The Agile Manifesto

The 14 Principles of the Manifesto are as follows (the wording hasn’t changed since and is an excerpt from the original Agile Manifesto website that was setup back in 2001).

1. Our highest priority is to satisfy the customer through early and continuous delivery of valuable software.

2. Welcome changing requirements, even late in development. Agile processes harness change for the customer’s competitive advantage.

3. Deliver working software frequently, from a couple of weeks to a couple of months, with a preference to the shorter timescale.

4. Business people and developers must work together daily throughout the project.

5. Build projects around motivated individuals.

6. Give them the environment and support they need, and trust them to get the job done.

7. The most efficient and effective method of conveying information to and within a development team is face-to-face conversation.

8. Working software is the primary measure of progress.

9. Agile processes promote sustainable development.

10. The sponsors, developers, and users should be able to maintain a constant pace indefinitely.

11. Continuous attention to technical excellence and good design enhances agility.

12. Simplicity – the art of maximizing the amount of work not done – is essential.

13. The best architectures, requirements, and designs emerge from self-organizing teams.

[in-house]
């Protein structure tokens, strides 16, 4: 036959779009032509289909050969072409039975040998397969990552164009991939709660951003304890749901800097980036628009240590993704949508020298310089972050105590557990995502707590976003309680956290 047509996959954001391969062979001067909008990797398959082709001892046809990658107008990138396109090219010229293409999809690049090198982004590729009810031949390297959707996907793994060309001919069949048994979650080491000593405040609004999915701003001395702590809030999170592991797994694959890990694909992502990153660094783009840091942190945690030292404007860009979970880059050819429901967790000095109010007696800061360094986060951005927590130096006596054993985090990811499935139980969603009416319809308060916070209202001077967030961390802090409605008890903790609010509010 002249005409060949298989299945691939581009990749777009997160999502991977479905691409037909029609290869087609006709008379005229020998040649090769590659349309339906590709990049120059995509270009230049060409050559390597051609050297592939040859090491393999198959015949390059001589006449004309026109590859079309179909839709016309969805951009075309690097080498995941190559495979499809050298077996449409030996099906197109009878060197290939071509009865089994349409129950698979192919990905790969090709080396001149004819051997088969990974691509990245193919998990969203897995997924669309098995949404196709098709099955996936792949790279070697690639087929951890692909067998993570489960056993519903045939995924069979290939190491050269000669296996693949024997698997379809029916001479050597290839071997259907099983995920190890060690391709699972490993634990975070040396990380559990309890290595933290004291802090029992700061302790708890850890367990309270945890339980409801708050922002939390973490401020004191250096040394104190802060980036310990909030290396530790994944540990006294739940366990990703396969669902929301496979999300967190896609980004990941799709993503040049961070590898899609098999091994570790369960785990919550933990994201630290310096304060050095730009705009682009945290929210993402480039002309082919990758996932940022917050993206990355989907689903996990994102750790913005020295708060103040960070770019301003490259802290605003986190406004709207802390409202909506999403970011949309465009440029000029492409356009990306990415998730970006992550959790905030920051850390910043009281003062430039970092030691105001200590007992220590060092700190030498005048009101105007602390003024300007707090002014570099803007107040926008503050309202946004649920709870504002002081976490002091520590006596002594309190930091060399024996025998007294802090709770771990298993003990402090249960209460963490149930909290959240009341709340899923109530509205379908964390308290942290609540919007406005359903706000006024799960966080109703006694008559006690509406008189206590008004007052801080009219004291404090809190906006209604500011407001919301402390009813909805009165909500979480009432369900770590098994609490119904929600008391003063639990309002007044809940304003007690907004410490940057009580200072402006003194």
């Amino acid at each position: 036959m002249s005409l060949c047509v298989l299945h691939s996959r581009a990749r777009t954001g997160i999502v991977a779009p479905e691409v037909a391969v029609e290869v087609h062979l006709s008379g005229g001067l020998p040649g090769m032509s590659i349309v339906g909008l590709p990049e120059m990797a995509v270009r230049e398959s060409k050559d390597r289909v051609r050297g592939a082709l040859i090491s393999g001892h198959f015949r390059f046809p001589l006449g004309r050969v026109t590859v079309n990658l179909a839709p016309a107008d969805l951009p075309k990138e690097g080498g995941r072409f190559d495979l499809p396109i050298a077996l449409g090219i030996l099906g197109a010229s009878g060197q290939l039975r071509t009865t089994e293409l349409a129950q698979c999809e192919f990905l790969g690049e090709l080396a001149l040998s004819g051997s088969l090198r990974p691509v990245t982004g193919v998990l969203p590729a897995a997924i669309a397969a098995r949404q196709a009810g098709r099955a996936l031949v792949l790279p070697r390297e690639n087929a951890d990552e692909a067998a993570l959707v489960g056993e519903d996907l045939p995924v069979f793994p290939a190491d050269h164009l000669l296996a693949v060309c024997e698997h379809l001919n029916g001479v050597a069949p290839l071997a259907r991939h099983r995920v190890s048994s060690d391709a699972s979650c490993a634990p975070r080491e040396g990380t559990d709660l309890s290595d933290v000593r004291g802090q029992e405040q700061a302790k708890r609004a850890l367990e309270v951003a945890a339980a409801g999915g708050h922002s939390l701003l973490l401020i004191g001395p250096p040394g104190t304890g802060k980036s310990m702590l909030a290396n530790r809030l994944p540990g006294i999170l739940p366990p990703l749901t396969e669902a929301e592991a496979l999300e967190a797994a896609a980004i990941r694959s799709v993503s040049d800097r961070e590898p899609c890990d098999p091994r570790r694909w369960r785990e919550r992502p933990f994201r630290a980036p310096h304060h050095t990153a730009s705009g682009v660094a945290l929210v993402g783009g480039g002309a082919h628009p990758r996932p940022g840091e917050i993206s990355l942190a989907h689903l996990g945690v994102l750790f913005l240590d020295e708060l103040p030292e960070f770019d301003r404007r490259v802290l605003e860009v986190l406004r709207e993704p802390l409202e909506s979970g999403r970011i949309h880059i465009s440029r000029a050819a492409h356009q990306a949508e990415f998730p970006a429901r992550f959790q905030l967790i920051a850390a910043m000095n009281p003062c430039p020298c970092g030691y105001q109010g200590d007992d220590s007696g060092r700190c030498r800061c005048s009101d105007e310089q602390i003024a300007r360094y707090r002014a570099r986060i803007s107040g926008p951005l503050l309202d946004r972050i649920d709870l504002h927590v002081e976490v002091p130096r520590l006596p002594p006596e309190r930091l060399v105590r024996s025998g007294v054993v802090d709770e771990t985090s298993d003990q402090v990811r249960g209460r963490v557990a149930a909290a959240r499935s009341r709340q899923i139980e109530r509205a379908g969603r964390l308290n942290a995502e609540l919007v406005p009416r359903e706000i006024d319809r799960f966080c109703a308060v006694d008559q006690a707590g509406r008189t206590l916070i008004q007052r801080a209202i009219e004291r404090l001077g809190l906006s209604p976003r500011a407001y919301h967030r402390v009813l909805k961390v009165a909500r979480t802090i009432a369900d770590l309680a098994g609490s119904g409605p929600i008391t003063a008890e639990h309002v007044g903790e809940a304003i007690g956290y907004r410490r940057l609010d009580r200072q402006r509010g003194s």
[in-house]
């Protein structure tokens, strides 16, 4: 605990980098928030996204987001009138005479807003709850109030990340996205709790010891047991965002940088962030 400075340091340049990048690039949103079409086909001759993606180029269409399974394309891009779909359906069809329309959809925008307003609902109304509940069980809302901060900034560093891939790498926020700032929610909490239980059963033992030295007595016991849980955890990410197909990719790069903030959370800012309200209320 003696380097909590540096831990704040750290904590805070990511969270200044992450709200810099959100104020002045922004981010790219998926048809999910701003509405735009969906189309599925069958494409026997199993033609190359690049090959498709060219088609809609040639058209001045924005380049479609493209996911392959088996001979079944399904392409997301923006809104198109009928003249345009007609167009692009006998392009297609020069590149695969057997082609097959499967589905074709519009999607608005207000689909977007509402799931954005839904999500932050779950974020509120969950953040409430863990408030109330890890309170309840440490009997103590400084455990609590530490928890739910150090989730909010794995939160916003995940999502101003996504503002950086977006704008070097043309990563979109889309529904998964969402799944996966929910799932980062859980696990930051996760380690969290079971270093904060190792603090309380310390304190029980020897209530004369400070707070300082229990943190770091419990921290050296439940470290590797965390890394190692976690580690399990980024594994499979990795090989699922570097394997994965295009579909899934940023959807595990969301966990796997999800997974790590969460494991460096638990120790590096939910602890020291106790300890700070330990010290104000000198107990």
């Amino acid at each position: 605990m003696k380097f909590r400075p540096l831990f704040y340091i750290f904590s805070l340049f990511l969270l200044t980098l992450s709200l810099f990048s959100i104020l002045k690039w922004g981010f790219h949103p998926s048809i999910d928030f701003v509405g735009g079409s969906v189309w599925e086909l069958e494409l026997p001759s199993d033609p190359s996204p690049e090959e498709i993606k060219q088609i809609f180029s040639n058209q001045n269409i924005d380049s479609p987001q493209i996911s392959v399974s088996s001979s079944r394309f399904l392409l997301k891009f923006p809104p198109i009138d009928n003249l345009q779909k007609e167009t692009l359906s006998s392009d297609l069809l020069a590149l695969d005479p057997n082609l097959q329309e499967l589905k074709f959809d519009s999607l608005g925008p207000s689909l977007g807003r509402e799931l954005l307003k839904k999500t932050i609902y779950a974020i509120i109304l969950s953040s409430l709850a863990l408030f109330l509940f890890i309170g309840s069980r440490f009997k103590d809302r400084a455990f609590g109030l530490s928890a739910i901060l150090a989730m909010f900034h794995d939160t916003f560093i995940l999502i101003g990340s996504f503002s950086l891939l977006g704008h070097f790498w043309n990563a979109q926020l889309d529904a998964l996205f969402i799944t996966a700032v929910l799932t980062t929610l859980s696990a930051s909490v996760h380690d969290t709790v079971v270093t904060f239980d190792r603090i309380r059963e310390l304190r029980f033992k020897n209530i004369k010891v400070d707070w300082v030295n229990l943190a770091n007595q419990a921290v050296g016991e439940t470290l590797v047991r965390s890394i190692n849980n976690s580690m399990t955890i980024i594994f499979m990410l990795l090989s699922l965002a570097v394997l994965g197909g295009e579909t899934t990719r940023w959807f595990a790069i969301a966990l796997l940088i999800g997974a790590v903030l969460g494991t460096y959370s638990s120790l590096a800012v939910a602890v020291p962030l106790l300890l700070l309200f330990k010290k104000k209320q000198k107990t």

14. At regular intervals, the team reflects on how to become more effective, then tunes and adjusts its behaviour accordingly.

As you can see, these principles do not talk about structured processes or even ways to tackle problems. They are a set of values and beliefs within an organisation and they put a great deal of emphasis on the human element and the ability to communicate and work together. The goals for each project are incremental. Therefore they lend themselves perfectly to flexibility and allow for client requirements to be taken in at – any – stage of the process.


Going Agile

‘Great,’ you must be thinking, ‘but how can I go about implementing Agile development at my company or even within my team?’ First of all, change must always come from within. You can start by explaining the merits of the Agile approach to all stakeholders and show them the benefits of this method compared to your current one. Don’t forget to mention the human aspect and how employee well-being and team harmony are important values.

Once everyone’s on board, you can discuss why you need to go Agile and how it can best help you achieve your company goals. There are several methodologies and techniques that can be adapted, combined and customised. If you want to know more about adopting Agile, have a look at SCRUM and Kanban, 2 of the most common approaches.


Our Own Experience

Here at Gapstars we’ve embraced Agile software development right from the start: A set of values and principles that help develop software faster, with greater adaptability and customer collaboration. Agile development has been around for over 16 years now, so we can hardly speak of a temporary trend anymore. Going Agile not only helped us to become more flexible as a company, it also leaves us room to appreciate the people that work on the development projects. We constantly think about what would be the best way to communicate efficiently to get changes and improvements through the pipeline faster – and out to the customers. For us however, the most important thing is the fact that we can accept customer requirements or last-minute changes, no matter how far down the development pipeline a project already is.